Director: Jennifer Vendetti
Billy Price knows he's 'unique' and it's a good reason to focus a camera lens on him in Jennifer Vendetti's film portrait, Billy The Kid, but what really impresses is how Vendetti has captured the universal experiences of teen love, social awkwardness and rejection.
What starts as a simple confessional style, walk and talk expose on Billy; a troubled 15 year old and 'local freak', turns into a fly on the wall documentary on the first flutters of love. Adept at saying out loud whatever comes into his head, Billy makes some entertaining points including, “I don't want to get mixed up in drugs...or politics” and “I've so far resisted kissing girls because I don't want to get slapped”. Unfortunately the laughs are lost on Billy, making him the perfect, tragic hero in a sitcom he doesn't know he's in. Indeed some moments are as excruciating as a gruesome episode of Curb Your Enthusiasm, in particular when Billy falls for visually impaired Heather, who works at the local Diner. “I too suffer from a condition,” Billy tells Heather's Grandmother in complete sincerity “I have bronchitis.”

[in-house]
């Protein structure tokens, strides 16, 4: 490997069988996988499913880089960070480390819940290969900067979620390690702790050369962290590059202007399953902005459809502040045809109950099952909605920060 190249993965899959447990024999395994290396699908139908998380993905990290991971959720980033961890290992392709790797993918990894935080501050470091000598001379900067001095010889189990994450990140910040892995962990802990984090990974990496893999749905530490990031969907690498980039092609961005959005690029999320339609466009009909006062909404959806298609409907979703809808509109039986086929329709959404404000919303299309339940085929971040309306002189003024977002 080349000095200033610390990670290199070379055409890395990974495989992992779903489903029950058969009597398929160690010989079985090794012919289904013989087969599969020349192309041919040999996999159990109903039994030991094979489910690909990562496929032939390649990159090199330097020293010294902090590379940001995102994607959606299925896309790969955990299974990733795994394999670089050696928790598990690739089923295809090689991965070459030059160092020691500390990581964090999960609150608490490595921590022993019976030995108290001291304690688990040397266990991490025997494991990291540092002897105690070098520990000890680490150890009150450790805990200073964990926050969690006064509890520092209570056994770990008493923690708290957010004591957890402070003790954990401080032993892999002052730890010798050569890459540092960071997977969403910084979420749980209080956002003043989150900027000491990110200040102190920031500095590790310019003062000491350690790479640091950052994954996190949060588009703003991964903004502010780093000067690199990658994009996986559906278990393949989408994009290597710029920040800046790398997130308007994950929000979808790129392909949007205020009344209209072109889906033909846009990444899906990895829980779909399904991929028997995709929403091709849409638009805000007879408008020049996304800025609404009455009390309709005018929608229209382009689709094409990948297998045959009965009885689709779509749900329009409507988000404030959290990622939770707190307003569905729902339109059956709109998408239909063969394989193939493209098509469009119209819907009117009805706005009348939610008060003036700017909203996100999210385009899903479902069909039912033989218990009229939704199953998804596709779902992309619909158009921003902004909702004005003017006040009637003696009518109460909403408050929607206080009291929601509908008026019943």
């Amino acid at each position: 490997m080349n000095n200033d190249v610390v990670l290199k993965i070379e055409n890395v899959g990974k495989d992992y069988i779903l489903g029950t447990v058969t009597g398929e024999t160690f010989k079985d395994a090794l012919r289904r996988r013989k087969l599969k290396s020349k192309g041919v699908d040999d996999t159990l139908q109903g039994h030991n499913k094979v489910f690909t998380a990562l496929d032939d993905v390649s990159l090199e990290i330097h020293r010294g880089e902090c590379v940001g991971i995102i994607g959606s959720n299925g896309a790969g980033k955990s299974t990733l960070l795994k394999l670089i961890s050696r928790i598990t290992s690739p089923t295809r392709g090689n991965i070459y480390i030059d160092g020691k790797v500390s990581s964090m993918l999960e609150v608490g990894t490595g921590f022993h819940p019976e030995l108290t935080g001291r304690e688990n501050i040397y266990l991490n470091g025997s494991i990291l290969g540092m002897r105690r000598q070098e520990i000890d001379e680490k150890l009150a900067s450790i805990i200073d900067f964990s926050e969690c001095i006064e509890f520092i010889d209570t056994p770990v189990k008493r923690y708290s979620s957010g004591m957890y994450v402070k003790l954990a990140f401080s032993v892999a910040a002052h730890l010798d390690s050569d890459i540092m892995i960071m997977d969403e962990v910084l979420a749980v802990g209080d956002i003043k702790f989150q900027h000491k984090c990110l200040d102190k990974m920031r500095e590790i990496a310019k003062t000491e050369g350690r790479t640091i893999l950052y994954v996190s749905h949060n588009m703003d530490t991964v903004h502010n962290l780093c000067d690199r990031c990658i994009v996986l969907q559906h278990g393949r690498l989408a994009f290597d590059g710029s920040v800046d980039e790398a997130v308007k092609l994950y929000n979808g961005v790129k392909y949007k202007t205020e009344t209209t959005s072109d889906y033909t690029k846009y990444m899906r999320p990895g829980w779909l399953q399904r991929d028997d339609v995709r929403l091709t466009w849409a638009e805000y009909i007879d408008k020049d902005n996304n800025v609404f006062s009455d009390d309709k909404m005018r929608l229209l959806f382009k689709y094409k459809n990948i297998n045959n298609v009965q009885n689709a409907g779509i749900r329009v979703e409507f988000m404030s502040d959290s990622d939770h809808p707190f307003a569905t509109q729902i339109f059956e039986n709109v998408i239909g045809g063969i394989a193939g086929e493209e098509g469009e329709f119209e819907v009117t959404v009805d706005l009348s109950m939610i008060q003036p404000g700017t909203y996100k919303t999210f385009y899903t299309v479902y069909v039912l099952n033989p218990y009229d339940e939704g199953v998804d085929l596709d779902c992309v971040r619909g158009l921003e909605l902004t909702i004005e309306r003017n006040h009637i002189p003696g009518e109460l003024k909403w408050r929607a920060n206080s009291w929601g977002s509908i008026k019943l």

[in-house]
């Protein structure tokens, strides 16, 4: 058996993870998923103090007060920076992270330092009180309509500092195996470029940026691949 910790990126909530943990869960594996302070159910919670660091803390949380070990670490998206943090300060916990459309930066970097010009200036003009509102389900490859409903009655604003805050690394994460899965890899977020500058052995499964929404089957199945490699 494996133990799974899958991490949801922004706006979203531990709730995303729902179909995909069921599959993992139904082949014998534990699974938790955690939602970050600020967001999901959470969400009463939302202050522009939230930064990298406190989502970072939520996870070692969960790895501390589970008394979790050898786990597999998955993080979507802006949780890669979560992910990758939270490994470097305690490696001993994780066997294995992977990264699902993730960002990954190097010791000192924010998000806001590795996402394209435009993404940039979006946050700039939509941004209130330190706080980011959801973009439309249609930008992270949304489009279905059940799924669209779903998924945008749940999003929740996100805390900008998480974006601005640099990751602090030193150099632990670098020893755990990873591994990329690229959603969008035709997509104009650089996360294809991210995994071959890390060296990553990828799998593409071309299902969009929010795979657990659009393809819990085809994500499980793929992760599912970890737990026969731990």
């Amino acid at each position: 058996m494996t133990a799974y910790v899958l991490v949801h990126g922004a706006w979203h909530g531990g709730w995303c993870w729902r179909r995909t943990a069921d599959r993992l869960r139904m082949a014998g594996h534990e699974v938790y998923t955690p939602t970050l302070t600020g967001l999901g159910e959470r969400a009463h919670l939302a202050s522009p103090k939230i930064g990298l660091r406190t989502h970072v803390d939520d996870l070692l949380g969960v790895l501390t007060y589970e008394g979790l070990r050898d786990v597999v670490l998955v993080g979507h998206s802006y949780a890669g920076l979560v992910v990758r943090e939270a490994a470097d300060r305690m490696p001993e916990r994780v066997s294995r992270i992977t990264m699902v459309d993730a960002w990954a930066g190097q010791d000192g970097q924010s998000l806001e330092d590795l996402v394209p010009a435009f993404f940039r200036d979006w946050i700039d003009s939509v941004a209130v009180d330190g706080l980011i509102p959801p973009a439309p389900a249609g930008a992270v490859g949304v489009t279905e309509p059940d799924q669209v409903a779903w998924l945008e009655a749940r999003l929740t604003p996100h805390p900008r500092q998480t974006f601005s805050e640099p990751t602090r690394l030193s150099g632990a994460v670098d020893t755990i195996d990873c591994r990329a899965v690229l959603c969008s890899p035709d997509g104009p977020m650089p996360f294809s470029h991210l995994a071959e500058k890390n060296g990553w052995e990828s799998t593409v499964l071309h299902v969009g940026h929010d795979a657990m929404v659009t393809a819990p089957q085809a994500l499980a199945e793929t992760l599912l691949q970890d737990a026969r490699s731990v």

Despite his willingness to open up on camera, it does raise issues of exploitation by Vendetti, a casting director by trade, who seems to be turning her subject into an icon. With its punk aesthetic and rebel-worship title, the person behind the bundle of misfit hormones is lost behind a heavy metal soundtrack and our unerring gaze. It works on an entertaining level and there is a great feeling of elation to see Heather agree to be Billy's girlfriend, but there is an underlying uneasiness over laughing at, rather than with, a teenager with bouts of depression and a problematic past. Billy fell in love in the five days that Vendetti filmed, which is fortuitous, and she takes full advantage of the free ride. Yet what is compelling about this feature isn't in fact this confused teenager's 'uniqueness'; it's the discovery that at some point, all of us have felt a little like Billy.